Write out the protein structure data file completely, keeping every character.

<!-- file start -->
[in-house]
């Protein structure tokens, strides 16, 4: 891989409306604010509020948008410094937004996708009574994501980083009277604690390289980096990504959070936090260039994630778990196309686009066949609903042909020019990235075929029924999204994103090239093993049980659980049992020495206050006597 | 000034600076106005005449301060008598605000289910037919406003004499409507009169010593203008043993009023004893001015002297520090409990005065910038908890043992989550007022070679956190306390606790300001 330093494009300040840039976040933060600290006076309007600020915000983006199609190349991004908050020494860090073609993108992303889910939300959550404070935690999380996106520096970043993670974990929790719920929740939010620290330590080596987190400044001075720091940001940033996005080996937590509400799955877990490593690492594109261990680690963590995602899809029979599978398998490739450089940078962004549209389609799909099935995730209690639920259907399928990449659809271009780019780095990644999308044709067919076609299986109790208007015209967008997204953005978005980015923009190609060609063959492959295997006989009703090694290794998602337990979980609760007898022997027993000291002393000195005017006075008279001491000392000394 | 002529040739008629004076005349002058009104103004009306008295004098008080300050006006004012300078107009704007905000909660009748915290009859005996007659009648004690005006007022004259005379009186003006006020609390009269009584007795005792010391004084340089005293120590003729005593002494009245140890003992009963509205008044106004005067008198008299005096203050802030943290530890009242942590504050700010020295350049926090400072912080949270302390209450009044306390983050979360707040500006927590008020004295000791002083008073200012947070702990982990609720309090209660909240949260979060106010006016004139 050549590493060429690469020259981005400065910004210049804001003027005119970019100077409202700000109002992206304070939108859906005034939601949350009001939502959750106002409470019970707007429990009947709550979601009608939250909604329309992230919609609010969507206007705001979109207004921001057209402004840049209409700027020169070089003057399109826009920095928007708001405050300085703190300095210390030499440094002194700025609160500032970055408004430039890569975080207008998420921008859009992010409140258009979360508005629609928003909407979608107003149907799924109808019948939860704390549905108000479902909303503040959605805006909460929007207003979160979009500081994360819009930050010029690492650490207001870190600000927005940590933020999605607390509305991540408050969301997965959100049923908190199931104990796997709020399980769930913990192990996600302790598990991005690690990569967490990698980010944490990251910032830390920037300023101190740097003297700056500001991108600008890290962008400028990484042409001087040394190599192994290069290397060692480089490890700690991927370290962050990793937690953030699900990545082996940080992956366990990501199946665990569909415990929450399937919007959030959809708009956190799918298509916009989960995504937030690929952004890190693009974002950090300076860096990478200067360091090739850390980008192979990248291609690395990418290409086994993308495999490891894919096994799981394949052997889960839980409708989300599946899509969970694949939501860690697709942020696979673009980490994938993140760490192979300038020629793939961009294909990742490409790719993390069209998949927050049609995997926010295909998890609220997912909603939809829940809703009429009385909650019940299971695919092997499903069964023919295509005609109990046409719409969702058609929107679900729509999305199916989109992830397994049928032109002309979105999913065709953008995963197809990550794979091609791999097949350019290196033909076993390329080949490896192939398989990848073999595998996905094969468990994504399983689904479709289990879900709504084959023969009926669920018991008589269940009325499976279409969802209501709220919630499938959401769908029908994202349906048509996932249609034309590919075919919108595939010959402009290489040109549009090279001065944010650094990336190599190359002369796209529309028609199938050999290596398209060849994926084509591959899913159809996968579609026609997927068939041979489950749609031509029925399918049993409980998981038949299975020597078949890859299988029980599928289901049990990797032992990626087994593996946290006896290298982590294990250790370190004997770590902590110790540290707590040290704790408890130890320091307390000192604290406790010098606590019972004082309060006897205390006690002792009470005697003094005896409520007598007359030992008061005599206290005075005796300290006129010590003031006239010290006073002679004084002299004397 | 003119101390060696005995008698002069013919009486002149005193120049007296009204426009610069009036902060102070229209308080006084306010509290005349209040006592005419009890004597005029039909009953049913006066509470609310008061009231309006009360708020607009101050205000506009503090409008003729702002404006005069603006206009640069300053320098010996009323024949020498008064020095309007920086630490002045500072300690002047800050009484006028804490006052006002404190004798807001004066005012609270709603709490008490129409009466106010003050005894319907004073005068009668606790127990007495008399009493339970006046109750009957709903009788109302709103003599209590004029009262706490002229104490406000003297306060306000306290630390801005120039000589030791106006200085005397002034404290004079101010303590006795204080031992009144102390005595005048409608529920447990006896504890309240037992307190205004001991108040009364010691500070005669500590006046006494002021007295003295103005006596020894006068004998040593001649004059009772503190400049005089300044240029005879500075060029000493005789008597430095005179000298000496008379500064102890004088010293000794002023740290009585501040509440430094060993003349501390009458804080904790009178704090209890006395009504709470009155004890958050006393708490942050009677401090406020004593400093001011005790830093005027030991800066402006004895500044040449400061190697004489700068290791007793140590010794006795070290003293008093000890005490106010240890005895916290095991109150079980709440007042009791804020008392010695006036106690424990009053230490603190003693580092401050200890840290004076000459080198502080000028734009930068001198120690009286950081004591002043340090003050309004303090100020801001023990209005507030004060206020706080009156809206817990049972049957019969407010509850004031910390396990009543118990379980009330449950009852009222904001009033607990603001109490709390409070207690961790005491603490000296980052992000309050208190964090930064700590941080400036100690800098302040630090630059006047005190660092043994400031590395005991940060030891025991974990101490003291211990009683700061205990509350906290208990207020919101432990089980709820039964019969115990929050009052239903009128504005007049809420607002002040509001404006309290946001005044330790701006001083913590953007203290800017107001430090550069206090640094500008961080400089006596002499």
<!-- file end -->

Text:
[in-house]
């Protein structure tokens, strides 16, 4: 891989409306604010509020948008410094937004996708009574994501980083009277604690390289980096990504959070936090260039994630778990196309686009066949609903042909020019990235075929029924999204994103090239093993049980659980049992020495206050006597 | 000034600076106005005449301060008598605000289910037919406003004499409507009169010593203008043993009023004893001015002297520090409990005065910038908890043992989550007022070679956190306390606790300001 330093494009300040840039976040933060600290006076309007600020915000983006199609190349991004908050020494860090073609993108992303889910939300959550404070935690999380996106520096970043993670974990929790719920929740939010620290330590080596987190400044001075720091940001940033996005080996937590509400799955877990490593690492594109261990680690963590995602899809029979599978398998490739450089940078962004549209389609799909099935995730209690639920259907399928990449659809271009780019780095990644999308044709067919076609299986109790208007015209967008997204953005978005980015923009190609060609063959492959295997006989009703090694290794998602337990979980609760007898022997027993000291002393000195005017006075008279001491000392000394 | 002529040739008629004076005349002058009104103004009306008295004098008080300050006006004012300078107009704007905000909660009748915290009859005996007659009648004690005006007022004259005379009186003006006020609390009269009584007795005792010391004084340089005293120590003729005593002494009245140890003992009963509205008044106004005067008198008299005096203050802030943290530890009242942590504050700010020295350049926090400072912080949270302390209450009044306390983050979360707040500006927590008020004295000791002083008073200012947070702990982990609720309090209660909240949260979060106010006016004139 050549590493060429690469020259981005400065910004210049804001003027005119970019100077409202700000109002992206304070939108859906005034939601949350009001939502959750106002409470019970707007429990009947709550979601009608939250909604329309992230919609609010969507206007705001979109207004921001057209402004840049209409700027020169070089003057399109826009920095928007708001405050300085703190300095210390030499440094002194700025609160500032970055408004430039890569975080207008998420921008859009992010409140258009979360508005629609928003909407979608107003149907799924109808019948939860704390549905108000479902909303503040959605805006909460929007207003979160979009500081994360819009930050010029690492650490207001870190600000927005940590933020999605607390509305991540408050969301997965959100049923908190199931104990796997709020399980769930913990192990996600302790598990991005690690990569967490990698980010944490990251910032830390920037300023101190740097003297700056500001991108600008890290962008400028990484042409001087040394190599192994290069290397060692480089490890700690991927370290962050990793937690953030699900990545082996940080992956366990990501199946665990569909415990929450399937919007959030959809708009956190799918298509916009989960995504937030690929952004890190693009974002950090300076860096990478200067360091090739850390980008192979990248291609690395990418290409086994993308495999490891894919096994799981394949052997889960839980409708989300599946899509969970694949939501860690697709942020696979673009980490994938993140760490192979300038020629793939961009294909990742490409790719993390069209998949927050049609995997926010295909998890609220997912909603939809829940809703009429009385909650019940299971695919092997499903069964023919295509005609109990046409719409969702058609929107679900729509999305199916989109992830397994049928032109002309979105999913065709953008995963197809990550794979091609791999097949350019290196033909076993390329080949490896192939398989990848073999595998996905094969468990994504399983689904479709289990879900709504084959023969009926669920018991008589269940009325499976279409969802209501709220919630499938959401769908029908994202349906048509996932249609034309590919075919919108595939010959402009290489040109549009090279001065944010650094990336190599190359002369796209529309028609199938050999290596398209060849994926084509591959899913159809996968579609026609997927068939041979489950749609031509029925399918049993409980998981038949299975020597078949890859299988029980599928289901049990990797032992990626087994593996946290006896290298982590294990250790370190004997770590902590110790540290707590040290704790408890130890320091307390000192604290406790010098606590019972004082309060006897205390006690002792009470005697003094005896409520007598007359030992008061005599206290005075005796300290006129010590003031006239010290006073002679004084002299004397 | 003119101390060696005995008698002069013919009486002149005193120049007296009204426009610069009036902060102070229209308080006084306010509290005349209040006592005419009890004597005029039909009953049913006066509470609310008061009231309006009360708020607009101050205000506009503090409008003729702002404006005069603006206009640069300053320098010996009323024949020498008064020095309007920086630490002045500072300690002047800050009484006028804490006052006002404190004798807001004066005012609270709603709490008490129409009466106010003050005894319907004073005068009668606790127990007495008399009493339970006046109750009957709903009788109302709103003599209590004029009262706490002229104490406000003297306060306000306290630390801005120039000589030791106006200085005397002034404290004079101010303590006795204080031992009144102390005595005048409608529920447990006896504890309240037992307190205004001991108040009364010691500070005669500590006046006494002021007295003295103005006596020894006068004998040593001649004059009772503190400049005089300044240029005879500075060029000493005789008597430095005179000298000496008379500064102890004088010293000794002023740290009585501040509440430094060993003349501390009458804080904790009178704090209890006395009504709470009155004890958050006393708490942050009677401090406020004593400093001011005790830093005027030991800066402006004895500044040449400061190697004489700068290791007793140590010794006795070290003293008093000890005490106010240890005895916290095991109150079980709440007042009791804020008392010695006036106690424990009053230490603190003693580092401050200890840290004076000459080198502080000028734009930068001198120690009286950081004591002043340090003050309004303090100020801001023990209005507030004060206020706080009156809206817990049972049957019969407010509850004031910390396990009543118990379980009330449950009852009222904001009033607990603001109490709390409070207690961790005491603490000296980052992000309050208190964090930064700590941080400036100690800098302040630090630059006047005190660092043994400031590395005991940060030891025991974990101490003291211990009683700061205990509350906290208990207020919101432990089980709820039964019969115990929050009052239903009128504005007049809420607002002040509001404006309290946001005044330790701006001083913590953007203290800017107001430090550069206090640094500008961080400089006596002499």